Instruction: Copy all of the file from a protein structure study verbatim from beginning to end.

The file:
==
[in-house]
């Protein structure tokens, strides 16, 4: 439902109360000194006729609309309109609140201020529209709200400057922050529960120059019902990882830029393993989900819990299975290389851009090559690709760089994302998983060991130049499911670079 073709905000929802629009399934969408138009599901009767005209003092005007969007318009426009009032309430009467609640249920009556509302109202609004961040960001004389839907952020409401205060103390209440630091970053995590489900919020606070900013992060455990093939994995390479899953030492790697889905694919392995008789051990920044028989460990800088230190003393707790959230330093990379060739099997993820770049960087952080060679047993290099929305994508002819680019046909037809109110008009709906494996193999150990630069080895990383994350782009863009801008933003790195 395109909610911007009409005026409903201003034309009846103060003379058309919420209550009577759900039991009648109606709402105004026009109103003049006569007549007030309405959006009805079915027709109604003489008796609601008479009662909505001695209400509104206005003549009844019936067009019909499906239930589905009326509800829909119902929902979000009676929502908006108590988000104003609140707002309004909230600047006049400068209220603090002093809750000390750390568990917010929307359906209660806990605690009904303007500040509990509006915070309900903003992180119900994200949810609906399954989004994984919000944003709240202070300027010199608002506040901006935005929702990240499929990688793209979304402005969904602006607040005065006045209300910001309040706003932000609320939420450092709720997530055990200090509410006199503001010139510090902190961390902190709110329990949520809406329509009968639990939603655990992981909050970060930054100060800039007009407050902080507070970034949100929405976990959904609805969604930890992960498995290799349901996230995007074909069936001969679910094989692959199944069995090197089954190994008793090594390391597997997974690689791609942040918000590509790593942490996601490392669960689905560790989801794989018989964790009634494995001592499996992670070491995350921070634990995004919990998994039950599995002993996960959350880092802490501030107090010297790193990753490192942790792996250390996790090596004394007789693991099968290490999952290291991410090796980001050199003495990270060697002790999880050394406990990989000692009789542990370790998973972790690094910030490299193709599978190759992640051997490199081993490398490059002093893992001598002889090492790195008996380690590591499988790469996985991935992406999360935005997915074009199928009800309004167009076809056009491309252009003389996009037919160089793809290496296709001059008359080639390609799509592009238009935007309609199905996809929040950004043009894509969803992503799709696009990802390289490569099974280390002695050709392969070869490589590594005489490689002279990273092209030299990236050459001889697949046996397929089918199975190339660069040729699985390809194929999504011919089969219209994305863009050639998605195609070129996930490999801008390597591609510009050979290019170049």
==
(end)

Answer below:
[in-house]
């Protein structure tokens, strides 16, 4: 439902109360000194006729609309309109609140201020529209709200400057922050529960120059019902990882830029393993989900819990299975290389851009090559690709760089994302998983060991130049499911670079 073709905000929802629009399934969408138009599901009767005209003092005007969007318009426009009032309430009467609640249920009556509302109202609004961040960001004389839907952020409401205060103390209440630091970053995590489900919020606070900013992060455990093939994995390479899953030492790697889905694919392995008789051990920044028989460990800088230190003393707790959230330093990379060739099997993820770049960087952080060679047993290099929305994508002819680019046909037809109110008009709906494996193999150990630069080895990383994350782009863009801008933003790195 395109909610911007009409005026409903201003034309009846103060003379058309919420209550009577759900039991009648109606709402105004026009109103003049006569007549007030309405959006009805079915027709109604003489008796609601008479009662909505001695209400509104206005003549009844019936067009019909499906239930589905009326509800829909119902929902979000009676929502908006108590988000104003609140707002309004909230600047006049400068209220603090002093809750000390750390568990917010929307359906209660806990605690009904303007500040509990509006915070309900903003992180119900994200949810609906399954989004994984919000944003709240202070300027010199608002506040901006935005929702990240499929990688793209979304402005969904602006607040005065006045209300910001309040706003932000609320939420450092709720997530055990200090509410006199503001010139510090902190961390902190709110329990949520809406329509009968639990939603655990992981909050970060930054100060800039007009407050902080507070970034949100929405976990959904609805969604930890992960498995290799349901996230995007074909069936001969679910094989692959199944069995090197089954190994008793090594390391597997997974690689791609942040918000590509790593942490996601490392669960689905560790989801794989018989964790009634494995001592499996992670070491995350921070634990995004919990998994039950599995002993996960959350880092802490501030107090010297790193990753490192942790792996250390996790090596004394007789693991099968290490999952290291991410090796980001050199003495990270060697002790999880050394406990990989000692009789542990370790998973972790690094910030490299193709599978190759992640051997490199081993490398490059002093893992001598002889090492790195008996380690590591499988790469996985991935992406999360935005997915074009199928009800309004167009076809056009491309252009003389996009037919160089793809290496296709001059008359080639390609799509592009238009935007309609199905996809929040950004043009894509969803992503799709696009990802390289490569099974280390002695050709392969070869490589590594005489490689002279990273092209030299990236050459001889697949046996397929089918199975190339660069040729699985390809194929999504011919089969219209994305863009050639998605195609070129996930490999801008390597591609510009050979290019170049």